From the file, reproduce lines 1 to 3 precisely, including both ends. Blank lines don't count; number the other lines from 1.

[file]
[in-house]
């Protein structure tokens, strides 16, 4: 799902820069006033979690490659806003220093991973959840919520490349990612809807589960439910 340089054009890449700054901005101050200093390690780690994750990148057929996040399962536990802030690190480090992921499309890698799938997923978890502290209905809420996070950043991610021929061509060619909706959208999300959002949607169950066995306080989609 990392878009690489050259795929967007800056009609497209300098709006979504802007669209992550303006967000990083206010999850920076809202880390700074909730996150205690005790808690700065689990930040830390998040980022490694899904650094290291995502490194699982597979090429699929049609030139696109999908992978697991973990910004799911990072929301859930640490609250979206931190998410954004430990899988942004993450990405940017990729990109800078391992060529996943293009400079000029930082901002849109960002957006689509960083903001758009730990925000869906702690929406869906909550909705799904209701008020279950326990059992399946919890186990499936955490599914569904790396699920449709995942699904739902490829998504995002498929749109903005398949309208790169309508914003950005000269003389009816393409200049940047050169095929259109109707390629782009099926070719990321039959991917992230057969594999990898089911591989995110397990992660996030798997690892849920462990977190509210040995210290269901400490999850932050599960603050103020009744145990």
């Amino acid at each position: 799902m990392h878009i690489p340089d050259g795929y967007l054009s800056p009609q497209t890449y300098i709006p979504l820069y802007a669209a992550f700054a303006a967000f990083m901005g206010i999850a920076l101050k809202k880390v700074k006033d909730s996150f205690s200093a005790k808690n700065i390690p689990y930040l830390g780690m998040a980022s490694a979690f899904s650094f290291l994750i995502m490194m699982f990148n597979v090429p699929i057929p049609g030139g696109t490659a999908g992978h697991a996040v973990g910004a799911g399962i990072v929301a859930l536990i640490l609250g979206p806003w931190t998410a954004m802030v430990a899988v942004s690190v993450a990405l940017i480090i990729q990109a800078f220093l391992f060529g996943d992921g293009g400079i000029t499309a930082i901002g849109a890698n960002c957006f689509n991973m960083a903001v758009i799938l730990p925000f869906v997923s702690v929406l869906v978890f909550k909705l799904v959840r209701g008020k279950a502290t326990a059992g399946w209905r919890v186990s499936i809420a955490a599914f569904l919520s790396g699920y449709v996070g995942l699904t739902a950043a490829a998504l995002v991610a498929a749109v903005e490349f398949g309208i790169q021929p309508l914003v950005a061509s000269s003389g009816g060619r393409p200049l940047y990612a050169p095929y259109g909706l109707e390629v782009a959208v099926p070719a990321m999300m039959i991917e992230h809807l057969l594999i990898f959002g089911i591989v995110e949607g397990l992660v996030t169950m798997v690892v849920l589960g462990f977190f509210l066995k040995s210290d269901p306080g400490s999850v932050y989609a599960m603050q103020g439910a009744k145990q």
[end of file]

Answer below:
[in-house]
């Protein structure tokens, strides 16, 4: 799902820069006033979690490659806003220093991973959840919520490349990612809807589960439910 340089054009890449700054901005101050200093390690780690994750990148057929996040399962536990802030690190480090992921499309890698799938997923978890502290209905809420996070950043991610021929061509060619909706959208999300959002949607169950066995306080989609 990392878009690489050259795929967007800056009609497209300098709006979504802007669209992550303006967000990083206010999850920076809202880390700074909730996150205690005790808690700065689990930040830390998040980022490694899904650094290291995502490194699982597979090429699929049609030139696109999908992978697991973990910004799911990072929301859930640490609250979206931190998410954004430990899988942004993450990405940017990729990109800078391992060529996943293009400079000029930082901002849109960002957006689509960083903001758009730990925000869906702690929406869906909550909705799904209701008020279950326990059992399946919890186990499936955490599914569904790396699920449709995942699904739902490829998504995002498929749109903005398949309208790169309508914003950005000269003389009816393409200049940047050169095929259109109707390629782009099926070719990321039959991917992230057969594999990898089911591989995110397990992660996030798997690892849920462990977190509210040995210290269901400490999850932050599960603050103020009744145990």
């Amino acid at each position: 799902m990392h878009i690489p340089d050259g795929y967007l054009s800056p009609q497209t890449y300098i709006p979504l820069y802007a669209a992550f700054a303006a967000f990083m901005g206010i999850a920076l101050k809202k880390v700074k006033d909730s996150f205690s200093a005790k808690n700065i390690p689990y930040l830390g780690m998040a980022s490694a979690f899904s650094f290291l994750i995502m490194m699982f990148n597979v090429p699929i057929p049609g030139g696109t490659a999908g992978h697991a996040v973990g910004a799911g399962i990072v929301a859930l536990i640490l609250g979206p806003w931190t998410a954004m802030v430990a899988v942004s690190v993450a990405l940017i480090i990729q990109a800078f220093l391992f060529g996943d992921g293009g400079i000029t499309a930082i901002g849109a890698n960002c957006f689509n991973m960083a903001v758009i799938l730990p925000f869906v997923s702690v929406l869906v978890f909550k909705l799904v959840r209701g008020k279950a502290t326990a059992g399946w209905r919890v186990s499936i809420a955490a599914f569904l919520s790396g699920y449709v996070g995942l699904t739902a950043a490829a998504l995002v991610a498929a749109v903005e490349f398949g309208i790169q021929p309508l914003v950005a061509s000269s003389g009816g060619r393409p200049l940047y990612a050169p095929y259109g909706l109707e390629v782009a959208v099926p070719a990321m999300m039959i991917e992230h809807l057969l594999i990898f959002g089911i591989v995110e949607g397990l992660v996030t169950m798997v690892v849920l589960g462990f977190f509210l066995k040995s210290d269901p306080g400490s999850v932050y989609a599960m603050q103020g439910a009744k145990q």